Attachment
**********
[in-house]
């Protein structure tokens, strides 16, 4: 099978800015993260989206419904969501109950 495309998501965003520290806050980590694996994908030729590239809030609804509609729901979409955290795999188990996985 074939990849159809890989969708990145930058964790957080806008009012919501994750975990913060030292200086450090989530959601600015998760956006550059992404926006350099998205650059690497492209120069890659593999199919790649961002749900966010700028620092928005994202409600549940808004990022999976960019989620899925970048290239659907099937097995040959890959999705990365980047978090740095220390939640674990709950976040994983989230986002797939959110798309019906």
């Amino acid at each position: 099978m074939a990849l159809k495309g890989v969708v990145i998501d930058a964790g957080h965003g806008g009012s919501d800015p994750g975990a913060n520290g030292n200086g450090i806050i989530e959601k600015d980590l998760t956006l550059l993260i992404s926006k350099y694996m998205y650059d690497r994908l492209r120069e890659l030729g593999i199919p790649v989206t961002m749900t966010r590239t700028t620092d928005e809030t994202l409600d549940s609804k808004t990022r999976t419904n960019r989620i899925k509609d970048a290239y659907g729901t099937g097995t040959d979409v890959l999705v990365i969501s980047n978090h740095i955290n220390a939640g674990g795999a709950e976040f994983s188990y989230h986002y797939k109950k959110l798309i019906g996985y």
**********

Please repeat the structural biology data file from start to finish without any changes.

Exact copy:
[in-house]
């Protein structure tokens, strides 16, 4: 099978800015993260989206419904969501109950 495309998501965003520290806050980590694996994908030729590239809030609804509609729901979409955290795999188990996985 074939990849159809890989969708990145930058964790957080806008009012919501994750975990913060030292200086450090989530959601600015998760956006550059992404926006350099998205650059690497492209120069890659593999199919790649961002749900966010700028620092928005994202409600549940808004990022999976960019989620899925970048290239659907099937097995040959890959999705990365980047978090740095220390939640674990709950976040994983989230986002797939959110798309019906």
């Amino acid at each position: 099978m074939a990849l159809k495309g890989v969708v990145i998501d930058a964790g957080h965003g806008g009012s919501d800015p994750g975990a913060n520290g030292n200086g450090i806050i989530e959601k600015d980590l998760t956006l550059l993260i992404s926006k350099y694996m998205y650059d690497r994908l492209r120069e890659l030729g593999i199919p790649v989206t961002m749900t966010r590239t700028t620092d928005e809030t994202l409600d549940s609804k808004t990022r999976t419904n960019r989620i899925k509609d970048a290239y659907g729901t099937g097995t040959d979409v890959l999705v990365i969501s980047n978090h740095i955290n220390a939640g674990g795999a709950e976040f994983s188990y989230h986002y797939k109950k959110l798309i019906g996985y």